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Monday, 27 September 2010

Toowoomba Carnival of Flowers - blooming brilliant

The Queensland panagbenga known as the Toowoomba Carnival of Flowers (TCOF) is now in its 61st year. The event has been growing bigger, brighter and more colourful each year. It is the longest running annual horticultural (floral) event of its kind in Australia, and renowned as a national icon, the premiere celebration in springtime. With the grand floral street parade, celebrations & flower garden competition, horticulture & fascinating floral displays, fabulous gourmet food and wondrous wine, awe-inspiring artistic diversity, interactive workshops and exceptional entertainment (sideshow alley, fireworks and live concerts), the TCOF has something for everyone! Up to 250,000 people were expected to attend throughout the 10 days of the festival. The festival culminated with fireworks just yesterday 26th inst.

A few years ago Bibak-Queensland were invited to take part in the street parade as guests of the Filipino community. (Bibak is an organisation of Filipinos who hail from the Cordillera mountains in the Philippines). That parade was enhanced by the participation of Igorots (Bibak members) in their bright costumes playing their gongs, while the crowds danced to the beat.

Picnic Point gardens.

This year Bibak members decided to once again pay that mountain city a visit, though this time as mere onlookers. Bibak set their bi-monthly meeting in Toowoomba to coincide with the flower carnival.

This trip for me was a solo flight. I had no company to ask ‘are we there yet?’, and no co-pilot either. Just me and a trusty old camera.

Some of the group arrived in Toowoomba on Friday, while others travelled there on the Saturday either early, or in the afternoon after work. I started mid-morning mainly because i slept in (as usual). It was no surprise that i got caught in a traffic jam. For about ½ hour, i negotiated about 2km of the highway in Redbank in Ipswich. But then it was a cruise for the rest of the way to Toowoomba. I called in at the Information centre for some maps.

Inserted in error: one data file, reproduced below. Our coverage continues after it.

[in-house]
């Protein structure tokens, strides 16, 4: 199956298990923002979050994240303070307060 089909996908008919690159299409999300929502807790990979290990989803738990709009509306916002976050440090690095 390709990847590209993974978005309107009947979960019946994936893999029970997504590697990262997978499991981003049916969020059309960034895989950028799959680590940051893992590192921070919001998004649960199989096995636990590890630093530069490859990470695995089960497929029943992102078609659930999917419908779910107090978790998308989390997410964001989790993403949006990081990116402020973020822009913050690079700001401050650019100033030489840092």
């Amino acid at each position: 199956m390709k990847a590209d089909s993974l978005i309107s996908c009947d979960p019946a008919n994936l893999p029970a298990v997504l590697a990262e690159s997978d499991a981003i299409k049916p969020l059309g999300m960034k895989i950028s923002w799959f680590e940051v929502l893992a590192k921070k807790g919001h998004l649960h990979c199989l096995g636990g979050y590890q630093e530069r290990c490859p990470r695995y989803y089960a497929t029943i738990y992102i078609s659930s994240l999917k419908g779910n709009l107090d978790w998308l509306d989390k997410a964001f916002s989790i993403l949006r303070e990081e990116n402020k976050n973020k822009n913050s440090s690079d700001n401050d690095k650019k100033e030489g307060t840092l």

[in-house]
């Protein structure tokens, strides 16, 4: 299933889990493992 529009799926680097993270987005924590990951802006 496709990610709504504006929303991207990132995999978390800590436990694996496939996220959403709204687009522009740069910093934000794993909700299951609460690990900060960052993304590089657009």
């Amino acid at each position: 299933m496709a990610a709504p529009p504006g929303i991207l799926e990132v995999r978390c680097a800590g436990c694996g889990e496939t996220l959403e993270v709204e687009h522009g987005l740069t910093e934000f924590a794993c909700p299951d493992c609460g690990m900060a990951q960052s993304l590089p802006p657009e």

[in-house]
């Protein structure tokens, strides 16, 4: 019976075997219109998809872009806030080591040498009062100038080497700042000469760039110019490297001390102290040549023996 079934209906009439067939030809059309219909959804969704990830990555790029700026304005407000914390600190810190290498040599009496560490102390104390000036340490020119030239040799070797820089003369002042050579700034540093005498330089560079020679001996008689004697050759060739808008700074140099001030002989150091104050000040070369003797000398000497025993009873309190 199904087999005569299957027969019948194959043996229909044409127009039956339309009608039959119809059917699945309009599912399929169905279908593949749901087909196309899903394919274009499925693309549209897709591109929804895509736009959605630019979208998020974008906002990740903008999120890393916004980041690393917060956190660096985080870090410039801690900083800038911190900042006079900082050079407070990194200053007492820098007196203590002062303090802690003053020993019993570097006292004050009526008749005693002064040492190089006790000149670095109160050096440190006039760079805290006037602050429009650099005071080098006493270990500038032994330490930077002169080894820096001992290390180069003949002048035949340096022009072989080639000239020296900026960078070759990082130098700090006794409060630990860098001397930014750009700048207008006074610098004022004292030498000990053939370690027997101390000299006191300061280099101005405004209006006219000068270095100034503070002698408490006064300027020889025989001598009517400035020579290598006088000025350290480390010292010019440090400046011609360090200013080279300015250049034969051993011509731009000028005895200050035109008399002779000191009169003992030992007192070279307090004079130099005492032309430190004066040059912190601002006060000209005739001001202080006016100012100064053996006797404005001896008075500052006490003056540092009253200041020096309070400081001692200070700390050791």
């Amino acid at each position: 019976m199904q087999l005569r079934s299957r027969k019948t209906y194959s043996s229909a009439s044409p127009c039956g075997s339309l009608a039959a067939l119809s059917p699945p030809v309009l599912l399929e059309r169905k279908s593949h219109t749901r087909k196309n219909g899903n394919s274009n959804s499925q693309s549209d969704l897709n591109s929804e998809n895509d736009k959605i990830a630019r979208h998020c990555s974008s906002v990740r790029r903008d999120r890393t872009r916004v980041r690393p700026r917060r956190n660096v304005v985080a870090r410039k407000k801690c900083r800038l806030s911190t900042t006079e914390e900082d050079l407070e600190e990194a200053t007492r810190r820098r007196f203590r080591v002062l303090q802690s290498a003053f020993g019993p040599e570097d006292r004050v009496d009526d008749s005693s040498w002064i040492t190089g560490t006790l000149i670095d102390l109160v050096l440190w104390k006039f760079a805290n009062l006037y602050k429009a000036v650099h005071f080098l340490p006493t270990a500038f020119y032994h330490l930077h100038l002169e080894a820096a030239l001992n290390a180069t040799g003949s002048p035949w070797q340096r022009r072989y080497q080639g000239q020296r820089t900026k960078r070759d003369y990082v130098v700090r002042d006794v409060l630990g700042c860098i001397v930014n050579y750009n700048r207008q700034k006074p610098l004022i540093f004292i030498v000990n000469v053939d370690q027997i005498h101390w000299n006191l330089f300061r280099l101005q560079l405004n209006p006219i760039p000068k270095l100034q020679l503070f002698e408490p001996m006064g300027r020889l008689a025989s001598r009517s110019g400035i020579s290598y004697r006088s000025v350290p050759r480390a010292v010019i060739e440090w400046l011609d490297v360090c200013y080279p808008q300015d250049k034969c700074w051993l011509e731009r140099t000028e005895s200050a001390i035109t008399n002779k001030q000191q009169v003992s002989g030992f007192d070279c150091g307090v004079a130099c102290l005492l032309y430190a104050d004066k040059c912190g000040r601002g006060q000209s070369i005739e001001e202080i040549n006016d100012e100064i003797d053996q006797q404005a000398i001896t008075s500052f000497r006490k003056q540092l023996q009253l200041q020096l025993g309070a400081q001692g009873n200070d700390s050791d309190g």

Then I arranged to join two of the Bibak women on their mini-tour.
These two ladies looked like twins in their red garbs.


Many of the winning gardens were visited by Bibak members.

We visited the Japanese garden and winning exhibition gardens #1, #3 and #4.

That afternoon we met up with the Bibak group for a luncheon meeting. The venue is in the home of a member from Ifugao, living in Centenary Heights here in Toowoomba. Bibak extend their thanks to gracious Evelyn and her wonderful family for hosting us and taking us on a guided tour of their hometown. In the evening, we visited a couple more sites – Picnic Point and Queens Park.

At nightfall, we said goodbye to the two ladies-in-red who had to leave that day.
Then we trooped to our accommodations.

The pictures below are my entries in the Bibak photo competition.

Japanese garden


Exhibition garden #1. Holt garden – Rocky Ridge Court


 I said hello to a beautiful lady in white, but she ignored me. I think she’s frigid.


Exhibition garden #3. Fry garden – Dallang Road.

Exhibition garden #4. Martin garden – Dallang Road

Queens Park Gardens.


Blooming beauty!



Flowers brighten up the darkening day better than the streetlamps.


The following morning greeted us with blessings from the empyrean. The dose of extended drizzles fell well until around mid-day. That did not dampen the spirit of the group who took it for invigoration as the gardens did.

City Grand champion – Glen & Ida Kendrick’s garden at 11 Montclair Close.



Southern Queensland TAFE- 1st institutions category.



I tipped my hat off to the 2-metre trunk hoop pine.
It would have made up to a hundred ‘lusong’ in my village.



Acreage garden. Drew garden – Kevin & Dianna Drew 17 Ward Street, Highfields.

We found the secret Viagra falls here. Or rather Mr Con did.






Reserve Grand champion – Gordon and Maria Reynolds garden at 40 Smythe Drive, Highfields.


On the way back the Bibak convoy wound their way around South Queensland and the Somerset regions. From Highfields we went exploring towards Helidon via Murphys Creek. Then two stops on the Warrego Highway in Gatton and Crowley Vale for some farm fresh fruits and vegetables, and for some light meals. Then after refuelling in Plainland, it was on to Fernvale via Lowood.

Lake Wivenhoe.

Cormorant Bay.

That’s solo me.

But this time I insisted on company for the return trip. I reasoned that I can talk to myself but myself is not good at small talk. I prevailed on two of the ladies to ride along and be the navigators.

Lake Wivenhoe Information Centre.


Mt Glorious.


 At the western outlook. Overlooking lake Wivenhoe. But the group is looking for a bellbird, up in the gum trees.